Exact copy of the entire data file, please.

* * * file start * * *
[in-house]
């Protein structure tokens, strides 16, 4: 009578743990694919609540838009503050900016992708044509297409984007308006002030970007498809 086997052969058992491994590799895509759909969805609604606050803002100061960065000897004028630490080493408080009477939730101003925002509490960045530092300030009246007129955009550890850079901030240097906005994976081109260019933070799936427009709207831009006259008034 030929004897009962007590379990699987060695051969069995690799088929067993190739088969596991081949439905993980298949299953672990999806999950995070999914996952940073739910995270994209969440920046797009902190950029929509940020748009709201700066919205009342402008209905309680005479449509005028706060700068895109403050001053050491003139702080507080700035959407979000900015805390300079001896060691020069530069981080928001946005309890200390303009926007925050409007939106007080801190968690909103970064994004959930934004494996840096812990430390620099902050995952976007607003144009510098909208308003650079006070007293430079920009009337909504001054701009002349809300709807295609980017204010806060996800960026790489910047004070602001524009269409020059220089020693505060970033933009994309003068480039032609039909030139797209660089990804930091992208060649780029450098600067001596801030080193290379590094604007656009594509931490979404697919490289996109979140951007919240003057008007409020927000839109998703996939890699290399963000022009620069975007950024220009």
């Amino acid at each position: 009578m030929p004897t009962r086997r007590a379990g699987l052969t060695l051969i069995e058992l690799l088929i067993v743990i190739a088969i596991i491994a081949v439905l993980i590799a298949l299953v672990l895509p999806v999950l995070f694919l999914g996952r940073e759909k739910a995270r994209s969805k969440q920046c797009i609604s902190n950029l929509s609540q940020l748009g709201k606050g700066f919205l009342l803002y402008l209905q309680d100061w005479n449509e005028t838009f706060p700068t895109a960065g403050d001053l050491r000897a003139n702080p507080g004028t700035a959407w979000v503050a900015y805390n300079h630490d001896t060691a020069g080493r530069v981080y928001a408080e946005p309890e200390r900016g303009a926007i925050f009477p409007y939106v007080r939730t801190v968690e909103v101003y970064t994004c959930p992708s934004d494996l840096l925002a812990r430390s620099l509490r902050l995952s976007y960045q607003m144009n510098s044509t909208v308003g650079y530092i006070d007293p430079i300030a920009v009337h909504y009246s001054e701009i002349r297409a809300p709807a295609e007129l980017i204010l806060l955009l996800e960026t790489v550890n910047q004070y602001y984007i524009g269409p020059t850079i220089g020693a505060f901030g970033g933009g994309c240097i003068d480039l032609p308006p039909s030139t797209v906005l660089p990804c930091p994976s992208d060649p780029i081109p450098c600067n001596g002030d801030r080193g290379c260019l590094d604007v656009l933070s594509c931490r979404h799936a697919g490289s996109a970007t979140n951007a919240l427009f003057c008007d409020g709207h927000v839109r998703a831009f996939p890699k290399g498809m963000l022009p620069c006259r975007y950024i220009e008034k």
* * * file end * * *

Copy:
[in-house]
């Protein structure tokens, strides 16, 4: 009578743990694919609540838009503050900016992708044509297409984007308006002030970007498809 086997052969058992491994590799895509759909969805609604606050803002100061960065000897004028630490080493408080009477939730101003925002509490960045530092300030009246007129955009550890850079901030240097906005994976081109260019933070799936427009709207831009006259008034 030929004897009962007590379990699987060695051969069995690799088929067993190739088969596991081949439905993980298949299953672990999806999950995070999914996952940073739910995270994209969440920046797009902190950029929509940020748009709201700066919205009342402008209905309680005479449509005028706060700068895109403050001053050491003139702080507080700035959407979000900015805390300079001896060691020069530069981080928001946005309890200390303009926007925050409007939106007080801190968690909103970064994004959930934004494996840096812990430390620099902050995952976007607003144009510098909208308003650079006070007293430079920009009337909504001054701009002349809300709807295609980017204010806060996800960026790489910047004070602001524009269409020059220089020693505060970033933009994309003068480039032609039909030139797209660089990804930091992208060649780029450098600067001596801030080193290379590094604007656009594509931490979404697919490289996109979140951007919240003057008007409020927000839109998703996939890699290399963000022009620069975007950024220009």
């Amino acid at each position: 009578m030929p004897t009962r086997r007590a379990g699987l052969t060695l051969i069995e058992l690799l088929i067993v743990i190739a088969i596991i491994a081949v439905l993980i590799a298949l299953v672990l895509p999806v999950l995070f694919l999914g996952r940073e759909k739910a995270r994209s969805k969440q920046c797009i609604s902190n950029l929509s609540q940020l748009g709201k606050g700066f919205l009342l803002y402008l209905q309680d100061w005479n449509e005028t838009f706060p700068t895109a960065g403050d001053l050491r000897a003139n702080p507080g004028t700035a959407w979000v503050a900015y805390n300079h630490d001896t060691a020069g080493r530069v981080y928001a408080e946005p309890e200390r900016g303009a926007i925050f009477p409007y939106v007080r939730t801190v968690e909103v101003y970064t994004c959930p992708s934004d494996l840096l925002a812990r430390s620099l509490r902050l995952s976007y960045q607003m144009n510098s044509t909208v308003g650079y530092i006070d007293p430079i300030a920009v009337h909504y009246s001054e701009i002349r297409a809300p709807a295609e007129l980017i204010l806060l955009l996800e960026t790489v550890n910047q004070y602001y984007i524009g269409p020059t850079i220089g020693a505060f901030g970033g933009g994309c240097i003068d480039l032609p308006p039909s030139t797209v906005l660089p990804c930091p994976s992208d060649p780029i081109p450098c600067n001596g002030d801030r080193g290379c260019l590094d604007v656009l933070s594509c931490r979404h799936a697919g490289s996109a970007t979140n951007a919240l427009f003057c008007d409020g709207h927000v839109r998703a831009f996939p890699k290399g498809m963000l022009p620069c006259r975007y950024i220009e008034k």